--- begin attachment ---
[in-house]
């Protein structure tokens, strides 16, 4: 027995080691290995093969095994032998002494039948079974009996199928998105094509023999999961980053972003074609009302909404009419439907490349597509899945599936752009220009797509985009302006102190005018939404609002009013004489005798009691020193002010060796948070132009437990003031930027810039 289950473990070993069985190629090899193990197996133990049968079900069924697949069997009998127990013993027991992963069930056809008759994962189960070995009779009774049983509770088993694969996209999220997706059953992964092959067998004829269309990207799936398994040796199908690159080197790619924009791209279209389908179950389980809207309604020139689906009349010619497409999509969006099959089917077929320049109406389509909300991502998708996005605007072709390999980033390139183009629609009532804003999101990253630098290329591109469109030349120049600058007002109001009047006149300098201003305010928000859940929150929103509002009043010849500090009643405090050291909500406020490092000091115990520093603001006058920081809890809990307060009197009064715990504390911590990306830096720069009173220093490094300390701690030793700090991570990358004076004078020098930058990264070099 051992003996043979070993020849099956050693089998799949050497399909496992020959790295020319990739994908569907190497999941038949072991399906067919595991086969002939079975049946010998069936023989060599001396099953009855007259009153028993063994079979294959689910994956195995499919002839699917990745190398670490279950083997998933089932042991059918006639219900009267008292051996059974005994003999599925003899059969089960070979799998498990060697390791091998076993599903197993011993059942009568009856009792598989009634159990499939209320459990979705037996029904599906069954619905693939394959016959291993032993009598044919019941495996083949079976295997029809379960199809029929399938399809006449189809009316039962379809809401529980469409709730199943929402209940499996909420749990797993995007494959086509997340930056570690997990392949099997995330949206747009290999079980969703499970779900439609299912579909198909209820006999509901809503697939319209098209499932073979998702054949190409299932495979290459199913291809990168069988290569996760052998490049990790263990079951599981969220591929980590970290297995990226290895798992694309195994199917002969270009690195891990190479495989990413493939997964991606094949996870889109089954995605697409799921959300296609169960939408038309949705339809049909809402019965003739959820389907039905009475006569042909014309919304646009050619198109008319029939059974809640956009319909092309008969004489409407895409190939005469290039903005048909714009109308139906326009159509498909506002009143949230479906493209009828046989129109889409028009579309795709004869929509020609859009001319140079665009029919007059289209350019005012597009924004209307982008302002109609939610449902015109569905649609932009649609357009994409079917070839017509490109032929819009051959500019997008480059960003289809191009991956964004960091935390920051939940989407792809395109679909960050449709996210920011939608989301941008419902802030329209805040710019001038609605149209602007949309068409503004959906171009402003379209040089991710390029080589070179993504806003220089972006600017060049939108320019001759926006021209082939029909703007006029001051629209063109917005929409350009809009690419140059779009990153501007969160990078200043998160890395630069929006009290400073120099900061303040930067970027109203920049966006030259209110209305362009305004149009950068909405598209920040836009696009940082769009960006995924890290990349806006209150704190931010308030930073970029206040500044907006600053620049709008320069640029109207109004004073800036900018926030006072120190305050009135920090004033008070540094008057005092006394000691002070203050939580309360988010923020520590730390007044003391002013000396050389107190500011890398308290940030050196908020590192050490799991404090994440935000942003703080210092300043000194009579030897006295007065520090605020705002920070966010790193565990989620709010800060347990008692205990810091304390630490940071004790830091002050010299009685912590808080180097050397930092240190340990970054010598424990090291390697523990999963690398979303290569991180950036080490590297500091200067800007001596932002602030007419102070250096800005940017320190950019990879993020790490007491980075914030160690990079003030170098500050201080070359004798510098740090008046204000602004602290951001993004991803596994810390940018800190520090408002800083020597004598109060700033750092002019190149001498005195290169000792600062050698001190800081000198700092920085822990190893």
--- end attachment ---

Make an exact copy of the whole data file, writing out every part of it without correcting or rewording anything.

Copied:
[in-house]
């Protein structure tokens, strides 16, 4: 027995080691290995093969095994032998002494039948079974009996199928998105094509023999999961980053972003074609009302909404009419439907490349597509899945599936752009220009797509985009302006102190005018939404609002009013004489005798009691020193002010060796948070132009437990003031930027810039 289950473990070993069985190629090899193990197996133990049968079900069924697949069997009998127990013993027991992963069930056809008759994962189960070995009779009774049983509770088993694969996209999220997706059953992964092959067998004829269309990207799936398994040796199908690159080197790619924009791209279209389908179950389980809207309604020139689906009349010619497409999509969006099959089917077929320049109406389509909300991502998708996005605007072709390999980033390139183009629609009532804003999101990253630098290329591109469109030349120049600058007002109001009047006149300098201003305010928000859940929150929103509002009043010849500090009643405090050291909500406020490092000091115990520093603001006058920081809890809990307060009197009064715990504390911590990306830096720069009173220093490094300390701690030793700090991570990358004076004078020098930058990264070099 051992003996043979070993020849099956050693089998799949050497399909496992020959790295020319990739994908569907190497999941038949072991399906067919595991086969002939079975049946010998069936023989060599001396099953009855007259009153028993063994079979294959689910994956195995499919002839699917990745190398670490279950083997998933089932042991059918006639219900009267008292051996059974005994003999599925003899059969089960070979799998498990060697390791091998076993599903197993011993059942009568009856009792598989009634159990499939209320459990979705037996029904599906069954619905693939394959016959291993032993009598044919019941495996083949079976295997029809379960199809029929399938399809006449189809009316039962379809809401529980469409709730199943929402209940499996909420749990797993995007494959086509997340930056570690997990392949099997995330949206747009290999079980969703499970779900439609299912579909198909209820006999509901809503697939319209098209499932073979998702054949190409299932495979290459199913291809990168069988290569996760052998490049990790263990079951599981969220591929980590970290297995990226290895798992694309195994199917002969270009690195891990190479495989990413493939997964991606094949996870889109089954995605697409799921959300296609169960939408038309949705339809049909809402019965003739959820389907039905009475006569042909014309919304646009050619198109008319029939059974809640956009319909092309008969004489409407895409190939005469290039903005048909714009109308139906326009159509498909506002009143949230479906493209009828046989129109889409028009579309795709004869929509020609859009001319140079665009029919007059289209350019005012597009924004209307982008302002109609939610449902015109569905649609932009649609357009994409079917070839017509490109032929819009051959500019997008480059960003289809191009991956964004960091935390920051939940989407792809395109679909960050449709996210920011939608989301941008419902802030329209805040710019001038609605149209602007949309068409503004959906171009402003379209040089991710390029080589070179993504806003220089972006600017060049939108320019001759926006021209082939029909703007006029001051629209063109917005929409350009809009690419140059779009990153501007969160990078200043998160890395630069929006009290400073120099900061303040930067970027109203920049966006030259209110209305362009305004149009950068909405598209920040836009696009940082769009960006995924890290990349806006209150704190931010308030930073970029206040500044907006600053620049709008320069640029109207109004004073800036900018926030006072120190305050009135920090004033008070540094008057005092006394000691002070203050939580309360988010923020520590730390007044003391002013000396050389107190500011890398308290940030050196908020590192050490799991404090994440935000942003703080210092300043000194009579030897006295007065520090605020705002920070966010790193565990989620709010800060347990008692205990810091304390630490940071004790830091002050010299009685912590808080180097050397930092240190340990970054010598424990090291390697523990999963690398979303290569991180950036080490590297500091200067800007001596932002602030007419102070250096800005940017320190950019990879993020790490007491980075914030160690990079003030170098500050201080070359004798510098740090008046204000602004602290951001993004991803596994810390940018800190520090408002800083020597004598109060700033750092002019190149001498005195290169000792600062050698001190800081000198700092920085822990190893």